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FirstEnergy first to abandon interim clean-energy goals for addressing climate change; the body of an 11-year-old Texas girl who disappeared on her way to school has been found in a river; and Indiana youth reported to be making progress despite challenges.

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The U.S. rejects a U.N. resolution on Israel-Gaza ceasefire, but proposes a different one. Some Democrats vote against Biden to protest his policy on Gaza and a California woman is being held in Russia.

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Drones over West Texas aim to improve rural healthcare, the Ogallala Aquifer, the backbone of High Plains agriculture, is slowly disappearing and federal money is headed to growers of wool and cotton.

New Mexico aims for 'no hungry holidays' by doubling donations

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Monday, December 4, 2023   

Just a few days into December, food bank demand is high while some warehouse shelves are lean, and in New Mexico, a matching donation program this month aims to ensure fewer people go hungry.

Sonya Warwick, director of communications and events for the Roadrunner Food Bank, said the organization has seen growth in the "meal gap" this year, driven by higher costs and a family's inability to absorb those costs. To help, Warwick noted three donors are matching community contributions to make sure the organization has the ability to purchase food and fill its increasingly empty shelves.

"It helps us purchase food that we need to obtain," Warwick explained. "It helps us get, for example, a load of food that's coming to us for free, and maybe we just have to pay for the freight to get it to the food bank, and then redistribute it."

Roadrunner's dollar for dollar matching gift, up to $125,000, is from the Abram and Ray Kaplan Foundation, Jackalope, and Smith's Food and Drug Stores. Warwick pointed out more people began turning to charitable food programs after additional nutrition benefits were rolled back at the end of the pandemic. Donate to Roadrunner's program at rrfb.org/match.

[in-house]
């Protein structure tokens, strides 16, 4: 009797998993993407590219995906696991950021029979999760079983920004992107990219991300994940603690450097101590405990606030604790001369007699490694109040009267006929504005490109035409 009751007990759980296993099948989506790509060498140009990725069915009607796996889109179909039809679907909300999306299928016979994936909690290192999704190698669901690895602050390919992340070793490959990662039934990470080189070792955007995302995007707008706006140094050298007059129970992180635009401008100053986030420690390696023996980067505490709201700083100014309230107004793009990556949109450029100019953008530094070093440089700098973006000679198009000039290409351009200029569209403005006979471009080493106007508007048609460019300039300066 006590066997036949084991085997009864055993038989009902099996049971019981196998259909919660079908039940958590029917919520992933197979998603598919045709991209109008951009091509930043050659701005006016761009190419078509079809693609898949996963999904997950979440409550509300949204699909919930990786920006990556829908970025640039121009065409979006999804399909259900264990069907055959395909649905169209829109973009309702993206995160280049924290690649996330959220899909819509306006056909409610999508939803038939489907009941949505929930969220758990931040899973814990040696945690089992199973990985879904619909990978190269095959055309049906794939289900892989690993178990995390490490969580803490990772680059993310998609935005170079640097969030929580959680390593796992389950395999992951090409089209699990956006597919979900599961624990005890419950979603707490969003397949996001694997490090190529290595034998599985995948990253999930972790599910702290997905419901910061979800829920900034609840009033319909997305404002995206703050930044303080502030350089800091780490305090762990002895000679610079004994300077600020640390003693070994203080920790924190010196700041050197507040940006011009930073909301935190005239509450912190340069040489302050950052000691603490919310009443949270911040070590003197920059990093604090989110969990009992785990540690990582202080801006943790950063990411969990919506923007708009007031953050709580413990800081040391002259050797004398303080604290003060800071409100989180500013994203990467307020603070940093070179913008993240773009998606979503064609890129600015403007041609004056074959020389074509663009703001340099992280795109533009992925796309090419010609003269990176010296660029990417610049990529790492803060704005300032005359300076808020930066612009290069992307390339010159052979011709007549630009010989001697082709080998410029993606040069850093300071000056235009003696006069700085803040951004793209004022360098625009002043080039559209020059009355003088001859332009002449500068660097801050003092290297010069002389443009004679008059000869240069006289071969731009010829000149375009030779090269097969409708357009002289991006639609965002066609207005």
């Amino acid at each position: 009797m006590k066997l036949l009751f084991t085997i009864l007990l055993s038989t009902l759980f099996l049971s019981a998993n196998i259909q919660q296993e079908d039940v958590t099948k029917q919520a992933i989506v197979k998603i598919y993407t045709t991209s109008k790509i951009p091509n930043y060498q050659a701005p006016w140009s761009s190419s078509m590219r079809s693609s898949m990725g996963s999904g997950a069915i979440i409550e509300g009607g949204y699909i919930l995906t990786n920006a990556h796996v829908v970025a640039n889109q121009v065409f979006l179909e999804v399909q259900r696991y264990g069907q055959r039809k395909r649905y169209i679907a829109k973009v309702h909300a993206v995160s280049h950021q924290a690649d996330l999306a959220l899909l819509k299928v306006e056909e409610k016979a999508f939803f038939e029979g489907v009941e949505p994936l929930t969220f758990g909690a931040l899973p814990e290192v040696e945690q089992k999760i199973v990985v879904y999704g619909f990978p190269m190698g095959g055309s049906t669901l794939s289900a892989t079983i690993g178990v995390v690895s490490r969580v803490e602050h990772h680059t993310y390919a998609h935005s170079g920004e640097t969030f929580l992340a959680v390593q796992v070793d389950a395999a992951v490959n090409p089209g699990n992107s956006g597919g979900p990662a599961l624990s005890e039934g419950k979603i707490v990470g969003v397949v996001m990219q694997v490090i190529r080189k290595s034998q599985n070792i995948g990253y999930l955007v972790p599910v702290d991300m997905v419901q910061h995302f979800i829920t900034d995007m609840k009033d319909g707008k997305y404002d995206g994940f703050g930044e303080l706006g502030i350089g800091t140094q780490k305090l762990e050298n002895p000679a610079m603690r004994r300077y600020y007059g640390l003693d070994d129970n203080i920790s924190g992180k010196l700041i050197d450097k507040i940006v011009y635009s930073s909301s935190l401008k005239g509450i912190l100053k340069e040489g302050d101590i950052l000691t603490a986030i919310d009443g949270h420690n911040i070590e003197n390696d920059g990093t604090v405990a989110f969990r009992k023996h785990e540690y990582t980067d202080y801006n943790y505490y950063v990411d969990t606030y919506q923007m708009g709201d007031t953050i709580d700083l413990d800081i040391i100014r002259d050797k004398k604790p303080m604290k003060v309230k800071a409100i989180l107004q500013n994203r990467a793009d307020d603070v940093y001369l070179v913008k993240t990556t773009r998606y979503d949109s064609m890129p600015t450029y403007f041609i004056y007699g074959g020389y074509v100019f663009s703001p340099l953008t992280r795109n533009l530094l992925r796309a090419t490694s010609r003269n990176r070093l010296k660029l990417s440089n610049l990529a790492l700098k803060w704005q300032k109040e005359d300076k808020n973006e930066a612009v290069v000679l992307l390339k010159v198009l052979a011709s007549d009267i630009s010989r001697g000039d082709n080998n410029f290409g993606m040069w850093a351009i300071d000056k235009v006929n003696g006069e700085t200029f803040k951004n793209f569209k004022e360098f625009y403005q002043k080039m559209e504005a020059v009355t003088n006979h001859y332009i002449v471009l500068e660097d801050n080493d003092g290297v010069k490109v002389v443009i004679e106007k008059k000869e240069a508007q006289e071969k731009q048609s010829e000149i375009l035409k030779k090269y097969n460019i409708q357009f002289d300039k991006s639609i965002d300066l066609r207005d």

In New Mexico, food insecurity affects one in five children and one in seven people overall. By doubling contributions during December, Warwick emphasized donors are hoping to transform hunger for all, from preschoolers to older adults, veterans to farmworkers.

"These are a group of donors who care about what we're doing," Warwick stressed. "So much so, that they want to try to leverage that support within the community, to really inspire and spark additional giving at a time of year when need is high, and we've had lower volumes of food in our warehouses."

She added December donations will help Roadrunner shore up for January, when financial contributions and volunteering typically drop off.

Data from the Census Bureau's Household Pulse Survey last month show nearly 28 million people reported experiencing food scarcity. It is the highest figure in 2023 and the highest number recorded by the survey since December 2020.

Disclosure: Roadrunner Food Bank contributes to our fund for reporting on Children's Issues, Community Issues and Volunteering, Hunger/Food/Nutrition, and Poverty Issues. If you would like to help support news in the public interest, click here.


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